Alfalfa could be the answer to agriculture on Mars

Alfalfa could be the answer to agriculture on Mars

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Study with the application of alfalfa in the soil may enable agriculture on Mars22

In the 2015 film The Martian, the stranded astronaut played by Matt Damon managed to survive thanks to a potato crop he grew with the help of an unsavory ingredient: the waste left behind by his crewmates. But real-life Martian astronauts may be able to grow their own food with the help of a nicer ingredient: alfalfa, according to peer-reviewed research published in the journal PLOS One.

The experiment was the brainchild of 19-year-old Pooja Kasiviswanathan, who was in her sophomore year of high school when she began her research into the development of food systems on Mars. She built her research over three years, finishing it during her senior year of high school. Now a third-year microbiology student at Iowa State University, she continues to explore this research in other ways.

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Funded by Dr. Vijayapalani Paramasivan – a scientist at ISU (Iowa State University) – part of the research explored how turnips grow in Martian soil, simulated from a derivative of volcanoes called basaltic regolith soil, compared to regular garden soil. Unsurprisingly, garden soil was a better bet for growing food: it had more nutrients and other properties than “Martian” soil. But when watered with fresh water, the turnip seeds in the simulated soil germinated 7% more than in the garden soil, although the plants grew in a stunted and much more unhealthy way compared to the garden soil.

These results mean that future astronauts will need some sort of fertilizer to grow crops on Mars. According to Kasiviswanathan, alfalfa has long been used as a biofertilizer on Earth. Therefore, the research was carried out with the cultivation of turnips, radishes and lettuce in “Martian” soil, in which alfalfa watered with fresh water was also cultivated. Alfalfa-based soil treatment showed exponential growth in all three plants: turnips had a 190% increase in growth, radish biomass increased by 311%, and lettuce leaf biomass increased by 79%, compared to untreated simulated soil.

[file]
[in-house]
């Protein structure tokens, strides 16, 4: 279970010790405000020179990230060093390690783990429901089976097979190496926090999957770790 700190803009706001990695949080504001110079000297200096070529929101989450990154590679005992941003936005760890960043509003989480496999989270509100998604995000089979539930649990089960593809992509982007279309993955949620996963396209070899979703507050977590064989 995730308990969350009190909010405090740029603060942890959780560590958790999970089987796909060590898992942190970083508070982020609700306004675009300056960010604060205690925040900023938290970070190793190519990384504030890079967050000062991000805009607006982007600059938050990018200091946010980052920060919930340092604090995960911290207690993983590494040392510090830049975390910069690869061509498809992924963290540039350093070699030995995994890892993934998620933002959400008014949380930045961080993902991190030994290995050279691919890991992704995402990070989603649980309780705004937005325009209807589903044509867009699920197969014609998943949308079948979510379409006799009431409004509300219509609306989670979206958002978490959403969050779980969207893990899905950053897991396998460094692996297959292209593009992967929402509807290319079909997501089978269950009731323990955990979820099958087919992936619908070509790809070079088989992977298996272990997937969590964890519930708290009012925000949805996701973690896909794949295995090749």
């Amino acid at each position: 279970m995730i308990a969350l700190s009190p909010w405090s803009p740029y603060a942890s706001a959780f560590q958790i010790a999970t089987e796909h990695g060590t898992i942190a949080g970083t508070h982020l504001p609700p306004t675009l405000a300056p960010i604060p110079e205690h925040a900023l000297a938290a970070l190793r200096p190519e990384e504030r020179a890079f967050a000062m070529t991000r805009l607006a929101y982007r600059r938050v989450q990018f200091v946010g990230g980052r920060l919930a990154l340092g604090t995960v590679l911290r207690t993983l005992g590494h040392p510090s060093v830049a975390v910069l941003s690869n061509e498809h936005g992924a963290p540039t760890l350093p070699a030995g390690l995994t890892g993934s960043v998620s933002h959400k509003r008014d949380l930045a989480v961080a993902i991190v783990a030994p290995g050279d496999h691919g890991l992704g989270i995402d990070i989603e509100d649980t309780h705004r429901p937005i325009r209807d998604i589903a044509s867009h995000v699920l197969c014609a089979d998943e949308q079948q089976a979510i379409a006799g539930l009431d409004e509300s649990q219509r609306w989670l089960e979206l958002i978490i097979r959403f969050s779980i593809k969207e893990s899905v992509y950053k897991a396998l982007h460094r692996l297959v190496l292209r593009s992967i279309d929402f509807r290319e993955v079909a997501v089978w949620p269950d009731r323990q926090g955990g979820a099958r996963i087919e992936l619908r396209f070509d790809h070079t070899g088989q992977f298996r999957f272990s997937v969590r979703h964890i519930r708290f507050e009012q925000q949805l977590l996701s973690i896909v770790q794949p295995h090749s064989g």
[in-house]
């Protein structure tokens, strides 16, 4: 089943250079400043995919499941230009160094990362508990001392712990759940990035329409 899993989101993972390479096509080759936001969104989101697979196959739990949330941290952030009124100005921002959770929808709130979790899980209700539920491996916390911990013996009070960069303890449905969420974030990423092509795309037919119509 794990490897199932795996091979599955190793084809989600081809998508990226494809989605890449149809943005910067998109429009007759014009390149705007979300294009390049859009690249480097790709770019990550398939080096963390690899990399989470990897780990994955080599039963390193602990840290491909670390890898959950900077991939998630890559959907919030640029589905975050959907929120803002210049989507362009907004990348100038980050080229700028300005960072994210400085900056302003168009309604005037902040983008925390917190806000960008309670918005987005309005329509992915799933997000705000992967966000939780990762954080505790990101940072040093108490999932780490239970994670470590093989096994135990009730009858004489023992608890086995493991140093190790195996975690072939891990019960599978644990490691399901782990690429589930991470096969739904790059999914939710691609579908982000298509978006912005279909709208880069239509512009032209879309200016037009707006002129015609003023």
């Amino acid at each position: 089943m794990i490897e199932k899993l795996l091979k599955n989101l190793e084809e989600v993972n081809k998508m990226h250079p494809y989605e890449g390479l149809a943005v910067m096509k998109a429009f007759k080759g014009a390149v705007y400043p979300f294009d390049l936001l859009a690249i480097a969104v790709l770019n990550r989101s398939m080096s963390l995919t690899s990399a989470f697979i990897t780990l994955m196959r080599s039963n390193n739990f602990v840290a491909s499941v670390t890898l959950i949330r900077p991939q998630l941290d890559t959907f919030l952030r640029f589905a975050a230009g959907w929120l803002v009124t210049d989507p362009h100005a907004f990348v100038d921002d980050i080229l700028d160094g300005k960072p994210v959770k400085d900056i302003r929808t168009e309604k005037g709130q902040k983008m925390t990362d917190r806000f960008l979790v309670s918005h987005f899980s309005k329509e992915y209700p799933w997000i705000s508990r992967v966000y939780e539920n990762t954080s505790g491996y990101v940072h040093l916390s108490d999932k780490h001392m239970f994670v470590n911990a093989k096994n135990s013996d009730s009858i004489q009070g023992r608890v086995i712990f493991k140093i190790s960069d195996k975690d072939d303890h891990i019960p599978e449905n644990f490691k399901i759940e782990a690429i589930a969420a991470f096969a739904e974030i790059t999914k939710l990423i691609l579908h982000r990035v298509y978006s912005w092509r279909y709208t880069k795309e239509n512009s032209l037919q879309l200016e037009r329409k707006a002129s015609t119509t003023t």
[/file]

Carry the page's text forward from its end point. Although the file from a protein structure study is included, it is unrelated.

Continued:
“The main idea behind this project is to be able to integrate two simulated Martian conditions, analyze the effect of those conditions on plant growth, and provide treatments for sustainable plant growth,” Kasiviswanathan told Forbes.

Next, plants were tested in the same soil, but this time using biodesalinated salt water – water in which salt and other minerals were removed using bacteria in this process. This was an important step because salt and minerals can impede plant growth. But on the first try, the turnips didn’t do so well, so the two researchers filtered the bacteria using volcanic rocks. Turnips and radishes grown with the filtered water had an increase in growth of 278% of dry weight and 1047% of fresh weight, respectively.

One caveat to this study is that the simulated Martian soil did not include perchlorate, a type of salt found on Mars. “Perchlorate hinders the growth of cultivated plants”, acknowledges Kasiviswanathan. “When you initially grow plants in soil with no nutrient supply, they may not grow as well because there is a deficiency in certain available nutrients,” she adds. “So perchlorate can be harmful to plant growth initially.”

This isn’t the first time scientists have simulated Martian soil to try to grow food. A paper published in 2019 described 10 different plants (quinoa, radish, watercress, leeks, tomatoes, rye, peas, spinach, chives and arugula) grown on land that simulated Martian soil and moon soil. What is known is that all but one had significant growth (sorry Popeye, but spinach failed to do well).

During a 2017 study by The International Potato Center in conjunction with NASA’s Ames Research Center, researchers tested whether potatoes could grow in simulated Mars conditions on a small satellite. The experiment was a success and concluded that any future missions involving growing potatoes on Mars need to prepare the soil with a loose structure and added nutrients.

But not all space researchers are betting that trying to grow a farm on Martian soil will be a fruitful endeavor. According to Kevin Cannon, assistant professor of Geology and Geological Engineering/Space Resources at the Colorado School of Mines, the ISU research may be behind schedule.

“We will certainly take plants with us as we expand into space, and this paper develops some creative approaches to altering the regolith on Mars as a growth medium,” he said. “However, on Earth we are already starting to move away from the paradigm of producing food by growing it in the ground. Making food in space will primarily involve chemical engineering and cellular agriculture, leaving plants to play a more aesthetic and psychological role.”

That doesn’t stop Kasiviswanathan, however, who says he has plans to continue testing as far as this project can go. For the future, she wants to test different simulation conditions as well as new crops such as beans and grains.

“In this project, we were able to sustainably grow plants in two simulated Martian conditions. We are the first to develop these strategies,” she says. “We decided it’s best to go step by step and analyze the effect of certain Martian conditions on plant growth, one at a time.”

* Arianna Johnson is a contributor to Forbes USA and a fellow at the Forbes HBCU (Historically Black College and University), a training program for black journalists. She holds a degree in “Mass Media Arts” with an emphasis in journalism from Clark Atlanta University.

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